woman with long straight hair

How does the hair growth cycle work?

Hair growth seems like a really simple process. After all, unless you’re going through hair loss, your hair just grows… right? Well, it’s a bit more complicated than that. There are actually four stages to the hair growth cycle, and each stage is unique and super important. So whether or not you realise it, your hair is going through a constant cycle of growing and falling out. Curious to know more? Keep reading to find out.


Basic overview

hair growth cycle: image of a woman with long wavy hair; she is holding out a few strands of hair in one hand
Source: Unsplash

Each phase (or stage) of the hair growth cycle handles a particular aspect of hair growth. To sum it up, the first three stages deal with the growth and maturation of hair strands, while the fourth stage is when you experience “shedding” of old hair strands. So yes, it is totally normal to lose hair. In fact, on average we lose about 100 hairs per day! As long as you’re not losing way more than that, you’re in the clear and your hair growth cycle is running smoothly.


Four stages of hair growth

hair growth cycle: drawn image of a close-up look at hair strands in the follicle
Source: AdobeStock


Stage 1: Anagen

During anagen stage of hair growth, the hair is continuously growing — this is the active growing phase. There is lots of activity in the hair bulb including the production of melanin, which is the pigment that gives hair its colour. How long this phase lasts depends on the location of the hair on your body. For your eyebrows, this stage lasts 2 to 3 months, but for the hair on your scalp, it can last for 2 to 5 years.


Stage 2: Catagen

During catagen phase, the follicle stops producing hair and melanin. This is what is known as a “transient phase” of the hair growth cycle, which basically means it doesn’t last very long. The base of the hair starts to move upwards towards the top of the skin. On average, this stage lasts for 2 to 4 weeks.

Super interesting to note, is that the hair growth cycle is stopped at this stage during pregnancy. This means more hair grows and no hair falls, so those who are expecting their own bundle of joy will often have a fuller head of hair. Thick, luscious locks FTW right? However, after pregnancy, the cycle resumes and that extra hair is lost, which is why it can feel like severe hair loss after pregnancy. But never fear, your hair is just going back to its normal state.


Stage 3: Telogen

The telogen stage can be seen as the resting stage of the hair growth cycle. At this point, the existing hair is no longer growing and a new anagen hair strand starts to grow from the base of the follicle. The telogen stage is relatively short (though not as short as catagen) and only lasts about 3 to 4 months.


Stage 4: Exogen

At this stage, the new anagen hairs push out the old telogen hairs in a process called exogen or hair shedding. This process is generally pretty quick, and as we mentioned above, can push out about 100 hairs per head.


Keeping your hair healthy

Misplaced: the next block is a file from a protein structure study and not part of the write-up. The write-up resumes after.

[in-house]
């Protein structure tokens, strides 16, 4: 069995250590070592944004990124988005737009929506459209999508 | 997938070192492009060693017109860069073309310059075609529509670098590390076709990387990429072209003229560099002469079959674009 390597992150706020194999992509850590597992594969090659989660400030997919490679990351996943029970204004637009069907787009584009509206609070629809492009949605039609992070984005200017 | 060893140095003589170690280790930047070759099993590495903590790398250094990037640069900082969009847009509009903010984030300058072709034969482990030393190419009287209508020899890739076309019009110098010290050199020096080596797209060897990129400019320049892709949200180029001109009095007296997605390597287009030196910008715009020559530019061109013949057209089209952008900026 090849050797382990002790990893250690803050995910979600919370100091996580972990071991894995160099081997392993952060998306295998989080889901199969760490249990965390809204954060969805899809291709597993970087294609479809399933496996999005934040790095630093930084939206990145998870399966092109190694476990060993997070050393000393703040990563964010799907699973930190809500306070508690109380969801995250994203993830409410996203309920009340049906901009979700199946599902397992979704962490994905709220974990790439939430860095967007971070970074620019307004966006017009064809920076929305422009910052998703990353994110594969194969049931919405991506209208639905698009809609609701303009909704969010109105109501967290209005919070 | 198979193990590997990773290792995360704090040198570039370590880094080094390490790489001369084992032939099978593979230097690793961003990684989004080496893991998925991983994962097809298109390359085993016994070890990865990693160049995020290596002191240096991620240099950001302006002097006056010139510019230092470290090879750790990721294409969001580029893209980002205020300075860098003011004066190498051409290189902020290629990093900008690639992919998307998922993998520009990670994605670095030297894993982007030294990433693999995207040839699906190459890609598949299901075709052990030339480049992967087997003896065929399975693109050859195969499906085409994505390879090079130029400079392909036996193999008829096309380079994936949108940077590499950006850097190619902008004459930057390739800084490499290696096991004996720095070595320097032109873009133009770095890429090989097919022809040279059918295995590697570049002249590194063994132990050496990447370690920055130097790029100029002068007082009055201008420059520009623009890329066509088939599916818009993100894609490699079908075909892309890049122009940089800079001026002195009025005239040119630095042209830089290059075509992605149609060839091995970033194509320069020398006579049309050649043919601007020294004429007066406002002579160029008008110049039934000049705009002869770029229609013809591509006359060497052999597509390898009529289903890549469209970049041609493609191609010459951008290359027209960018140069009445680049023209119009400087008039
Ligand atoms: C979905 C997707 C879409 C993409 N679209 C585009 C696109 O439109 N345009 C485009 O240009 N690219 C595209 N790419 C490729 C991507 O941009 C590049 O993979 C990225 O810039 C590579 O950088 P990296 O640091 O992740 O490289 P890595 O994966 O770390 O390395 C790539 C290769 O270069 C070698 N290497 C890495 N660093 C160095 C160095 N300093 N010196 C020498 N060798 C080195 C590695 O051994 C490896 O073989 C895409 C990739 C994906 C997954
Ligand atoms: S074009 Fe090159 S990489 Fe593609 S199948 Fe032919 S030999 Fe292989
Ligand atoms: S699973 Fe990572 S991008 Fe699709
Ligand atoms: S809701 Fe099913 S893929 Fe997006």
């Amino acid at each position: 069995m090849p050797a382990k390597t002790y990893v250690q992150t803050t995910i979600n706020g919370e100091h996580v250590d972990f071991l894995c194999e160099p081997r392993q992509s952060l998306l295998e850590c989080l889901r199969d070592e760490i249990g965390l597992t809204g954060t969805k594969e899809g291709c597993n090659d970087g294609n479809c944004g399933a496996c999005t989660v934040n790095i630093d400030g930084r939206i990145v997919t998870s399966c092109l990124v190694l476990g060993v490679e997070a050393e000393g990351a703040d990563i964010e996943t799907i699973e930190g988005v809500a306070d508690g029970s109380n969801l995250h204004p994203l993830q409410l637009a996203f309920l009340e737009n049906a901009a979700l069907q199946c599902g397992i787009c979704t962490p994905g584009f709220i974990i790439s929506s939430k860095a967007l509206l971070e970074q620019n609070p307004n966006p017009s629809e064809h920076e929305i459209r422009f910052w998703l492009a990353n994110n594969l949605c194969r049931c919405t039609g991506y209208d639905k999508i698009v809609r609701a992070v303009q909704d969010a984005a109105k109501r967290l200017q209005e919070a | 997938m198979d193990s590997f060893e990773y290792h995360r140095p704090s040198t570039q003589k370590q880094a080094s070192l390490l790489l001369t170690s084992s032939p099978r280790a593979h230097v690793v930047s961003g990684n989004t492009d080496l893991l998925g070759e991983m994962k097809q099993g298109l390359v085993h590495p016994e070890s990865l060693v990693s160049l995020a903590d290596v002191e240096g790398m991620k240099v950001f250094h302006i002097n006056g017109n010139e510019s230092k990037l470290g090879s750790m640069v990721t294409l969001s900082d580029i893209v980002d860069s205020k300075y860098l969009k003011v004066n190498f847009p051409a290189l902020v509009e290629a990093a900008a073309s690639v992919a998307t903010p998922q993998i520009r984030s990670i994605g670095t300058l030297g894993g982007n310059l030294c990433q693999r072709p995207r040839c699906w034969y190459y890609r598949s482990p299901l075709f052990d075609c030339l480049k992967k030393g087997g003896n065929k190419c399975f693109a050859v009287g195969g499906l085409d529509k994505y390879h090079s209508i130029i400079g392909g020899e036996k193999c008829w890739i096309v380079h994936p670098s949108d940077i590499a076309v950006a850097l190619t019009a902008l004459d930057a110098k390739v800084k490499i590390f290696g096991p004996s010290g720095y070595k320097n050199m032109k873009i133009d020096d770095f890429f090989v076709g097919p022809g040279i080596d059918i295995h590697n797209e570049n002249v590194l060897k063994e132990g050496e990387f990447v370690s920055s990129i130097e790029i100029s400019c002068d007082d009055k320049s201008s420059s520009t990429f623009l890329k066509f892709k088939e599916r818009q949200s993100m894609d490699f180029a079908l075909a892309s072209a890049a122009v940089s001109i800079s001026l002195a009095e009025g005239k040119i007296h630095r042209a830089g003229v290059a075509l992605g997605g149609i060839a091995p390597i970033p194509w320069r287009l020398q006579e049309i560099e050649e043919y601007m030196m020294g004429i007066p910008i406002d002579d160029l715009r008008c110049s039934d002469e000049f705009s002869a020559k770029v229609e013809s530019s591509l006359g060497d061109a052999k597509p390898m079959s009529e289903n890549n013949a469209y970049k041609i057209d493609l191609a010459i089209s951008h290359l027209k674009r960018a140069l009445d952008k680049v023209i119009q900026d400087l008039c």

hair growth cycle: image of a woman with long natural hair and flower accessories framing her face

It’s normal to lose hair daily thanks to the exogen phase of the hair growth cycle, but when you’re losing way more than that it may be time to inspect your tresses. This is because you may be going through genuine hair loss, but it could just be breakage, which can take place at the root, making it seem like hair loss. So, to prevent this from happening, we recommend protecting your hair and keeping it healthy.


Keeping your hair strong

Make the most of the natural hair growth cycle by keeping your hair in a moisturised, healthy state. We recommend using a hair care system that suits your hair condition and gives it what it needs to thrive. A good all-rounder product range would be the Dove Nourishing Oil Care Shampoo and Conditioner, which is enriched with natural oils. This range will infuse your hair with moisture and nutrients, without weighing it down.

For hair that has been damaged by heat or chemical styling, we recommend using a repairing product. A great option is the Shea Moisture Raw Shea Butter Deep Treatment Masque. Formulated with raw shea butter, argan oil, olive oil and other deeply nourishing ingredients, this hair mask will help repair and strengthen your strands.


Preventing breakage

TRESemmé Care and Protect Heat Defence Spray_front of bottle image_300ml_product image

This tip helps prevent breakage at the root, which can be mistaken for hair loss or the exogen stage of hair growth.

If you love heat styling your hair, don’t forget to apply a good heat protectant. This step can be easy to miss, but it makes the world of difference as it helps protect your hair from the harmful effects of heat styling. So you get to have beautifully heat-styled hair — without the damage. A great option for this is the TRESemmé Heat Defence Styling Spray.


Protective styling

hair growth cycle: image of the back of a protective hairstyle; a twist that begins at the front hairline and is incorporated into a neat low bun
Source: AdobeStock

Protective styling is always a great way to keep your hair safe from external stressors that could cause damage. This is because your hair is kept neatly tucked away in a way that it can be still be touched but wind can’t blow it around and heat can’t get to it.


Now that you know how the hair growth cycle works, how has this knowledge changed your outlook on your hair?



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